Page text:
Here is an attempt to describe what is going on with Alexander Technique and why it is tricky to learn even though it seems conceptually simple, cut and pasted from an email answer to a student question.
We are learning to communicate with parts of the nervous system that we aren’t used to communicating with, namely the low level automatic patterns of tension associated with postural support, stiffness, and stress. So communicating with these patterns is a learned skill. Furthermore, we are learning to understand which patterns of tension are most appropriate given the structure of our bodies. If I can be a little bold, we are learning about how our bodies are “meant” to be organized posturally, which requires a certain kind of understanding that is new to most people.
This learned communication skill can be described conceptually in fairly simple terms. The communication involves a certain kind of objective observation, certain kinds of spatial awareness, an a heightened sensitivity to patterns of tension. It also involves understanding how not to fall into certain common traps – over judging, overreacting, over focusing, etc. And finally, it involves and ability to message the body in order to tune low level muscle activity.
The understanding of patterns of tension involves both a conceptual understanding of how bones and muscles work together to hold you up, and an intuitive embodiment of this kind of understanding. The anatomical understanding can be fairly simple – just knowing where the most important joints are and roughly how the muscles are organized – deep vs. superficial, postural vs. movement, etc. The intuitive embodiment involves sensing how patterns of tension relate to the underlying structure. What happens to your muscles when you get stressed? How do you lose trunk support in some movements? What are your habitual slouching habits when working at the computer?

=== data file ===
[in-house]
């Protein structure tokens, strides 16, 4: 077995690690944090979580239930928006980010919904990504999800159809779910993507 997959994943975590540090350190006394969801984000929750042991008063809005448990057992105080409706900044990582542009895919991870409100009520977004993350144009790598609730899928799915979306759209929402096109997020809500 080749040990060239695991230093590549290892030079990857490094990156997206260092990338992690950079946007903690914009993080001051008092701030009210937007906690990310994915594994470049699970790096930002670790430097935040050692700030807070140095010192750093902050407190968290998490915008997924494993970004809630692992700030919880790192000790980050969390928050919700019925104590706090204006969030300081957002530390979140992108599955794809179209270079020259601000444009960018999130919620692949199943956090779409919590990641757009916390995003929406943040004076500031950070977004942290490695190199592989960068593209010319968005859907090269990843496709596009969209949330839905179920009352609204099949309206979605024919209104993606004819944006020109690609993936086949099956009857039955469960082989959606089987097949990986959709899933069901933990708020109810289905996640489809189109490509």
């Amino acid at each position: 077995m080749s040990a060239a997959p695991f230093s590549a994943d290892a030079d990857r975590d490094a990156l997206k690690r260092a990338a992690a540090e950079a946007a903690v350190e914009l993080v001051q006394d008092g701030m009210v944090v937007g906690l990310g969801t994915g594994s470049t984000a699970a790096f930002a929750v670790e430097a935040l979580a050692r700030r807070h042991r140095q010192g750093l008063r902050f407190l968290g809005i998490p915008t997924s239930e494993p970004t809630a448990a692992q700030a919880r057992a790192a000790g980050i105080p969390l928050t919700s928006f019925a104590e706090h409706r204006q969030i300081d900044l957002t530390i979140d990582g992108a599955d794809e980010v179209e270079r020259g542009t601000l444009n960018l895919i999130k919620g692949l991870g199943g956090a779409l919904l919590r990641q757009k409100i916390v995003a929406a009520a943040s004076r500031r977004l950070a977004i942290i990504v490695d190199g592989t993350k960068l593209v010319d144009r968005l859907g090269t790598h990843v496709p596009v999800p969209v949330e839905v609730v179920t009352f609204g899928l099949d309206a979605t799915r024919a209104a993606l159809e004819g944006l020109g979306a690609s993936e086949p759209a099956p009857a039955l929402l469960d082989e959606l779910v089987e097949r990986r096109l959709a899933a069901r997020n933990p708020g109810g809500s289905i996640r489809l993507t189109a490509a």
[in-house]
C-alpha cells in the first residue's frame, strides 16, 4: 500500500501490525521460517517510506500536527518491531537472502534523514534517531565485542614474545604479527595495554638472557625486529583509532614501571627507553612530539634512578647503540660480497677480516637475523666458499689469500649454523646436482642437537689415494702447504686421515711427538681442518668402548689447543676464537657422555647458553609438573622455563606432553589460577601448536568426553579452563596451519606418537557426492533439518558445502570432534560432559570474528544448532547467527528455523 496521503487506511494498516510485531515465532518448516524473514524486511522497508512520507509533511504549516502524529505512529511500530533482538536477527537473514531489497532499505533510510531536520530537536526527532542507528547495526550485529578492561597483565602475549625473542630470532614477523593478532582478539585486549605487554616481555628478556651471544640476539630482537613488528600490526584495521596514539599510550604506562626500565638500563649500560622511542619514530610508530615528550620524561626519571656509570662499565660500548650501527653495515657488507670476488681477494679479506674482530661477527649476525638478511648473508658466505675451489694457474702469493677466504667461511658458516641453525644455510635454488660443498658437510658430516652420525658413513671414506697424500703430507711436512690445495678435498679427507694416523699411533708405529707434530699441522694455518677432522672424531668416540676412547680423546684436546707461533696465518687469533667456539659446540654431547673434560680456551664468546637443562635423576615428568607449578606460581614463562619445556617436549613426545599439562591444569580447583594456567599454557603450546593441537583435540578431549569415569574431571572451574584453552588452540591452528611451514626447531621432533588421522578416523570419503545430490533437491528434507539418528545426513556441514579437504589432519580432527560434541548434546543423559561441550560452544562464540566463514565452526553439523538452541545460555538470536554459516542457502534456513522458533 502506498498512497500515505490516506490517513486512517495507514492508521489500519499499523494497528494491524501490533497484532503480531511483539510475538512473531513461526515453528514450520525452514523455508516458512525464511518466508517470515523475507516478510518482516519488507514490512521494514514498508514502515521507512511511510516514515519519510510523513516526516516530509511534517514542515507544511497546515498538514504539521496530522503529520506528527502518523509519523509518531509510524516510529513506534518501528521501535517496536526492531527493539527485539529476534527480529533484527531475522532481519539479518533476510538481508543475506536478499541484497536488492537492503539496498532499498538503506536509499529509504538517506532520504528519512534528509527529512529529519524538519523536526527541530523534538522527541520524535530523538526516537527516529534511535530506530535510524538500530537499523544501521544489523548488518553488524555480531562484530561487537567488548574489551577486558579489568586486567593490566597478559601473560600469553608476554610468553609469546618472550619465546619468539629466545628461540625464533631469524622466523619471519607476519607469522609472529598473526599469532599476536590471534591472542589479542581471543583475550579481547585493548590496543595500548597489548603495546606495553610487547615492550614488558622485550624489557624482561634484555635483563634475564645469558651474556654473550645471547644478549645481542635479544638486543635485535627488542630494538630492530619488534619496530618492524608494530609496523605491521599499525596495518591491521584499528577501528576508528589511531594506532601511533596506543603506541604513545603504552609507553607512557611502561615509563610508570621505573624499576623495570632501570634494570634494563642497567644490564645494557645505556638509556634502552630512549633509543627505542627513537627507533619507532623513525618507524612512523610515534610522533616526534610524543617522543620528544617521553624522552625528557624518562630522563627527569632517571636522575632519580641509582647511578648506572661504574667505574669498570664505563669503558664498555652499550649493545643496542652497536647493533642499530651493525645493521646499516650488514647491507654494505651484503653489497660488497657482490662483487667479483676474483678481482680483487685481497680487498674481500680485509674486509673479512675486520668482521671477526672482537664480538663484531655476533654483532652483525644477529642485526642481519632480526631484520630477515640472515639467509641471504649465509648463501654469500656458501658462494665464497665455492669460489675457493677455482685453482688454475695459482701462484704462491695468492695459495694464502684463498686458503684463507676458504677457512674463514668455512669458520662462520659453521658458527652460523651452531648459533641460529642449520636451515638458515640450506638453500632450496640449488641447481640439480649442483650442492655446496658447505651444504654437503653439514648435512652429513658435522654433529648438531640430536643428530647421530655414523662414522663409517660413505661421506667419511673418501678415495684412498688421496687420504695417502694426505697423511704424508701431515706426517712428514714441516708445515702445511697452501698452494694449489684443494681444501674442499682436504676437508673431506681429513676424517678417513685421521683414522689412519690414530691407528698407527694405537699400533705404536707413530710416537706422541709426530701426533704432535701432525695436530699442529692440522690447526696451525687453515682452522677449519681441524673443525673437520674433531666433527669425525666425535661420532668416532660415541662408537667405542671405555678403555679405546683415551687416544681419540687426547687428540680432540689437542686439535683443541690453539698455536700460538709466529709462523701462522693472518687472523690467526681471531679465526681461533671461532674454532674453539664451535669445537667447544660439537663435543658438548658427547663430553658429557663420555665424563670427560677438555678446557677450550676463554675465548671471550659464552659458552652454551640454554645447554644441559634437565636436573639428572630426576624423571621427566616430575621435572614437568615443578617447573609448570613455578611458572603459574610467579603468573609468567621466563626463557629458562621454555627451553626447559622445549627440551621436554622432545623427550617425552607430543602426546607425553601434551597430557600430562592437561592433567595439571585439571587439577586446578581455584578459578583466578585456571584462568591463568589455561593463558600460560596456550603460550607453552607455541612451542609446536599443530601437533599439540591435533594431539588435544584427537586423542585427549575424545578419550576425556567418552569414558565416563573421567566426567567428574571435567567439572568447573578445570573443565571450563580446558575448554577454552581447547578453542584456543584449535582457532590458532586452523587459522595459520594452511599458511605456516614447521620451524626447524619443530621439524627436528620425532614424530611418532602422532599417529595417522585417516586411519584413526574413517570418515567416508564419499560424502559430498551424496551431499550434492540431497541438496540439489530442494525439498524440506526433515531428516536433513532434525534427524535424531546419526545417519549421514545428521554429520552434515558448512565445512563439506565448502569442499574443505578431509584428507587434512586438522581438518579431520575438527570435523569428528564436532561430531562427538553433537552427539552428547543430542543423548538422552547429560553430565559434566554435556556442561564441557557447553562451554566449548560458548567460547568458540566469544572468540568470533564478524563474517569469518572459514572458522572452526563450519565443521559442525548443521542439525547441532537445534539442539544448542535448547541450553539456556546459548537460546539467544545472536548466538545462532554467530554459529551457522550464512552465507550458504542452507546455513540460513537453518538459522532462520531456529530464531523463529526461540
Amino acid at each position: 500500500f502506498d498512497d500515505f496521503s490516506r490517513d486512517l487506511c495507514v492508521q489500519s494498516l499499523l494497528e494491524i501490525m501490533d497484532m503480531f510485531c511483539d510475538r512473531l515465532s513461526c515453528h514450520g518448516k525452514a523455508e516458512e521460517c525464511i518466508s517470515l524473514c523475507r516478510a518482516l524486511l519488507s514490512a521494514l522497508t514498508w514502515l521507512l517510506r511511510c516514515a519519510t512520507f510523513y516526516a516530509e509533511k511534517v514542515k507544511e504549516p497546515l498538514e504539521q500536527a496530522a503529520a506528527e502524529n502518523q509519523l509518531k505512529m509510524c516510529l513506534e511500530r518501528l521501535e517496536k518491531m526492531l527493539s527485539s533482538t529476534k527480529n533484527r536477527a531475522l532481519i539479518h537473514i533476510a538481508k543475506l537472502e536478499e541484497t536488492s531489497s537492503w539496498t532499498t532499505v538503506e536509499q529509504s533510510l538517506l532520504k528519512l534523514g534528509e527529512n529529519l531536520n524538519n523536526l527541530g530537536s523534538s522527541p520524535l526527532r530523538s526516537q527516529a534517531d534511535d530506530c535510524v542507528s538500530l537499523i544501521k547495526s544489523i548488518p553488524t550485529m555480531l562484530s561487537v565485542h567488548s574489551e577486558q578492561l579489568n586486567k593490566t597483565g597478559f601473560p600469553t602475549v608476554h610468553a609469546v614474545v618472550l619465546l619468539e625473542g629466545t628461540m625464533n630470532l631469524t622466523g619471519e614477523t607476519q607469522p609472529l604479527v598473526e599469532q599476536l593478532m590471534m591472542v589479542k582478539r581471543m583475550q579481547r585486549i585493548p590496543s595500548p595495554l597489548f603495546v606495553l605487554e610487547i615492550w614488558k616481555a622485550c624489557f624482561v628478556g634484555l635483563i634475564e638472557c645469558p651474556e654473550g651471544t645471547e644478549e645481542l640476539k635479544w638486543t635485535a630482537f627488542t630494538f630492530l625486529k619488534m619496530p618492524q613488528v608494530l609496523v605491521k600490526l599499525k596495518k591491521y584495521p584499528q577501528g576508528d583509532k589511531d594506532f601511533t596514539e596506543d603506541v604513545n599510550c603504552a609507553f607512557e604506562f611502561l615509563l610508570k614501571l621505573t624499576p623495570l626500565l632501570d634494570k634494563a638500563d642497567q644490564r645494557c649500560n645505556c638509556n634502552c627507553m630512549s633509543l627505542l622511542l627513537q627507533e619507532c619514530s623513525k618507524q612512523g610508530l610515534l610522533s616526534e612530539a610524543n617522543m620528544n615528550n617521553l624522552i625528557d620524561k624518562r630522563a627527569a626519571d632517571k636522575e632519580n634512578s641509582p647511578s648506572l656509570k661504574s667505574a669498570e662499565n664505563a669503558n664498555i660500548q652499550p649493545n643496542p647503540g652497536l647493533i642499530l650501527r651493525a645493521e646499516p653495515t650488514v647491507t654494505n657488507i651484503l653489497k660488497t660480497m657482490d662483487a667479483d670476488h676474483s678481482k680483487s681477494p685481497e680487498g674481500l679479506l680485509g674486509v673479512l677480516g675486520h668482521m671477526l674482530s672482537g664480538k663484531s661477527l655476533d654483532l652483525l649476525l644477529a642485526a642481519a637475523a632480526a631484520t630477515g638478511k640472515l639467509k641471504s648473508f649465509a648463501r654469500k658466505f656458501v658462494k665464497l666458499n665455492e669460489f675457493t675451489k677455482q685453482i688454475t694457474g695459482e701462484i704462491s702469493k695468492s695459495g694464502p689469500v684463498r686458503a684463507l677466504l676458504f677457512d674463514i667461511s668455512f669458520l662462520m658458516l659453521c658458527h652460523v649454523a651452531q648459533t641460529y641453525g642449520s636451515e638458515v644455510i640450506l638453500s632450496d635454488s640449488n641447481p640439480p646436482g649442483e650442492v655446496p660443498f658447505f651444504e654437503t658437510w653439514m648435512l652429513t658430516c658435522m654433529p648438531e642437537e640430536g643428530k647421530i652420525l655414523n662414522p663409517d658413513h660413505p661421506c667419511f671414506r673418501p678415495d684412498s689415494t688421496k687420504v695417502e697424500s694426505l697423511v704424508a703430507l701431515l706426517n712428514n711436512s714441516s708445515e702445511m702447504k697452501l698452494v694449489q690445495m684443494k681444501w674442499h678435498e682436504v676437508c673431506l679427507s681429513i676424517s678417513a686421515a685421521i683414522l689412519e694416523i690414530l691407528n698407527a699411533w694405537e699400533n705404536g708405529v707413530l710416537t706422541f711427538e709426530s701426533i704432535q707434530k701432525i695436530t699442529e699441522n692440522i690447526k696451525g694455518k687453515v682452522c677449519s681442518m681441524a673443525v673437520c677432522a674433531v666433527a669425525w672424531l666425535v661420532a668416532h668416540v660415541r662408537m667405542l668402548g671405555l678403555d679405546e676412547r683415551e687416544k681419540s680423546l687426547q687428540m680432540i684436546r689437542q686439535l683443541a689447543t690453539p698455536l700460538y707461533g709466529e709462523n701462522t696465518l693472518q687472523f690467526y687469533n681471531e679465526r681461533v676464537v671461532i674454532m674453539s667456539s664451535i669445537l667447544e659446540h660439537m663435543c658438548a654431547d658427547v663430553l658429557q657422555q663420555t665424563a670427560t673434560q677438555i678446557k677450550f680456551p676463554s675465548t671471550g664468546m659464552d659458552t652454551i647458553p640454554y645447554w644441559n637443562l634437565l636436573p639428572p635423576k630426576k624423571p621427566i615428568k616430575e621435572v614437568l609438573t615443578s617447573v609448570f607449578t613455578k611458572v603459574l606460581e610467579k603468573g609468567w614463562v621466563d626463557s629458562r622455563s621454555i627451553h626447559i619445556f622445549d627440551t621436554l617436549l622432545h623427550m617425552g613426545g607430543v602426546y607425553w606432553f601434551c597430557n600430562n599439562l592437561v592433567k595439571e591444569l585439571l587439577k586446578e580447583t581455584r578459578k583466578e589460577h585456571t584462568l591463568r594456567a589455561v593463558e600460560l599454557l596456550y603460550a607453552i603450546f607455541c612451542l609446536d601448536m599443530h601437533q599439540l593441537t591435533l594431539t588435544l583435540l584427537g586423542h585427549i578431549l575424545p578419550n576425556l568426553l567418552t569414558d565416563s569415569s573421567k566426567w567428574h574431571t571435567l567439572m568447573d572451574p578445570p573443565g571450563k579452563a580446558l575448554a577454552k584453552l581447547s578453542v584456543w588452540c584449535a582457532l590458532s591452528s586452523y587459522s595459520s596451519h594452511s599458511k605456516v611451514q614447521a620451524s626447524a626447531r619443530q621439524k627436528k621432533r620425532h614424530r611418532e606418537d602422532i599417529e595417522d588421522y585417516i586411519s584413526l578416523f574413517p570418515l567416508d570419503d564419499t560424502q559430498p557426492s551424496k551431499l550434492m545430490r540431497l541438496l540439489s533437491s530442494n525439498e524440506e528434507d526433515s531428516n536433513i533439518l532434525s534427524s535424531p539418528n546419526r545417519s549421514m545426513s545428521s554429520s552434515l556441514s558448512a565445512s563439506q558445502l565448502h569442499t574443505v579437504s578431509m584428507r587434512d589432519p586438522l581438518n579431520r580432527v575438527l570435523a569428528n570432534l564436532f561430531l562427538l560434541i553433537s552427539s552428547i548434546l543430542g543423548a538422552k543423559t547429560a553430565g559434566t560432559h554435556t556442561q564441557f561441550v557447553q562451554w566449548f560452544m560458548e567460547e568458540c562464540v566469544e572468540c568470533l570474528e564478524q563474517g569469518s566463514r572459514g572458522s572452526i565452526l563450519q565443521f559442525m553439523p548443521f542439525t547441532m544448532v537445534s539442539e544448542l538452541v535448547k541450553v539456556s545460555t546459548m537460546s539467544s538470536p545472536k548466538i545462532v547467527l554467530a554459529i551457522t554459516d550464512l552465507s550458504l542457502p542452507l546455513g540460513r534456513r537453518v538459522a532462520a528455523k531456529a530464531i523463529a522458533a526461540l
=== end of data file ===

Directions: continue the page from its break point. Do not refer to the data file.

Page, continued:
It’s not much more than that. But . . . as you have experienced, it can be frustrating at the beginning because this work has no exercises to give you an easy buzz as in most body practices. I.e. there is no juicy yoga stretch or adrenaline producing cardio movements to give you a chemical kick :-). So when starting out, we might not get the same kinds of rewards as we are used to. So it can be useful to have help, both to get over the frustration, to be reminded of how nice the rewards can be (as you said “like another reality”), and to get some specific tips about what we are looking for and how to get there.
I like to think of myself as a coach or a guide who can help you on your own journey.